2.1 – Town Incorporation via VA General Assembly Enactmen

The VA Constitution provides the legal process and procedural guidelines for direct town incorporation by VA General Assembly enactment. In Section 1, the VA Constitution states the definition of «special act» to mean «a law applicable to a county, city, town, or regional government and for enactment shall require an affirmative vote of two-thirds of the members elected to each house of the General Assembly». Therefore, a member(s) of the VA General Assembly may propose legislation for enactment which incorporates a community into a town. Specifically, such legislation for enactment would actually be a town charter. The town charter must then be passed by each house of the VA General Assembly and signed by the Governor for it to be enacted into law. An example of this type of town incorporation is the Clincho Town Charter (included as a Reference).

It should be noted that Section 1 of the VA Constitution states the definition of «town» to mean «any existing town or an incorporated community within one or more counties which became a town before noon, July one, nineteen hundred seventy-one, as provided by law or which has within defined boundaries a population of 1,000 or more and which has become a town as provided by law». Research (confirmed by officials at the VA CLG) found this definition to state the only apparent requirement for direct town incorporation via VA General Assembly enactment — that is, the requirement for «a population of 1,000 or more». However, it should also be noted that Clincho had a population of only 424 people at the time of its incorporation — significantly less than the requirement of 1,000 — thus, the word «apparent» was chosen to characterize «requirement».

A basic town charter in Virginia includes, as a minimum, declarations of incorporation, boundaries, powers, and the governing body. In preparation for direct town incorporation via VA General Assembly enactment, such a charter could be easily developed by community citizens using existing town charters as a guide and amended by legal counsel at a minimal cost. However, a plat delineating the town boundaries must be filed with the local County Clerk of the Circuit Court prior to the town charter being enacted into law. Research found there are several different types of plats which may meet the requirement for enactment:

  • Original Survey Plat — a plat of the town boundaries produced by a surveyor who physically goes out and surveys the town boundary properties.
  • Compilation Survey Plat — a plat of the town boundaries produced by a surveyor who utilizes existing plats along with any necessary physical surveying of the town boundary properties.
  • Tax Plat — a plat of the town boundaries produced by utilizing existing county tax information and maps.
  • GIS Plat — a plat of the town boundaries produced by utilizing GIS coordinates property and mapping.

The Town of Clincho prepared an original survey plat for their town chartering purposes — although they could not cite any specific requirement for an original survey plat. The VA CLG stated that for the purposes of town incorporation via judicial proceeding an original survey plat was required — although, they also could not cite traceability to any law/regulation requiring an original survey plat. The VA Board for Architects, Professional Engineers, Land Surveyors, Certified Interior Designers and Landscape Architects (APELSCIDLA) stated they do not have any regulation requiring a specific type of plat for town incorporation — or, for that matter, town annexations. However, our research found in discussions with a local surveying company that two local towns recently annexed land requiring a plat of the new town boundaries to be filed with the County Clerk of the Circuit Court. In both cases, county tax maps were used in the production of the court filed boundary plats.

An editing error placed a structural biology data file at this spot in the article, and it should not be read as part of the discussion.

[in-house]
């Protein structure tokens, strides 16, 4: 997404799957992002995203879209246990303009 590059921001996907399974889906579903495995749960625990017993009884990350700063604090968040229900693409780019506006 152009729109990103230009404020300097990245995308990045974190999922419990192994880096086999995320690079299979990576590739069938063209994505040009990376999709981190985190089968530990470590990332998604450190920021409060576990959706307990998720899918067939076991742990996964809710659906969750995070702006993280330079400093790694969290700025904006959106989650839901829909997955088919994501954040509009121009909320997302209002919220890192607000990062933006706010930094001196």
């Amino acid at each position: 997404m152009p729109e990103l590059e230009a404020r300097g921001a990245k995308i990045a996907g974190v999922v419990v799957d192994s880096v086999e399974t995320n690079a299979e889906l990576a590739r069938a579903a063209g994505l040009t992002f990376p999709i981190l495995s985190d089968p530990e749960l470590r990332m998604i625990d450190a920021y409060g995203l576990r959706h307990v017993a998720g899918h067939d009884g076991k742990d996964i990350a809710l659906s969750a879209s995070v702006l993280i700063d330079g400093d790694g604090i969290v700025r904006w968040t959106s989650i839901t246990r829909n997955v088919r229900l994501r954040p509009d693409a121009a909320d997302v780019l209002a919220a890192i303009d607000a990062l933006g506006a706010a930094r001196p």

In the case of incorporating Massanutten into a town, an estimate of $75,000 was obtained from a local registered surveyor (who has surveyed Massanutten properties in the past) for producing an original survey plat. However, it seems more reasonable that for purposes of directly incorporating the town via VA General Assembly enactment, a plat based on county tax information and maps could be readily produced by citizens and certified by a registered surveyor at a modest cost (less than $5,000). This plat could be filed with the Rockingham County Clerk of the Circuit Court prior to and for the purposes of the VA General Assembly enactment. If necessary, following the incorporation enactment, an original survey plat (paid for by town tax revenues) could be produced and re-filed with the Clerk. This type of «platting» follows the procedure local towns took relative to their recent annexations.

In addition to the town charter and plat, additional information will likely be needed to politically convince members of the VA General Assembly that the community is worthy of incorporation and the reasons why it should be. The additional information may include some of the items delineated in the next section for town incorporation via judicial proceedings. The author of this report believes that much, if not all, of the information necessary to demonstrate worthiness of and reasoning for incorporation are contained herein. It would be of significant additional value for the community to have a signed petition by numerous citizens or results of a community referendum demonstrating that incorporation would be in the best interest of its inhabitants.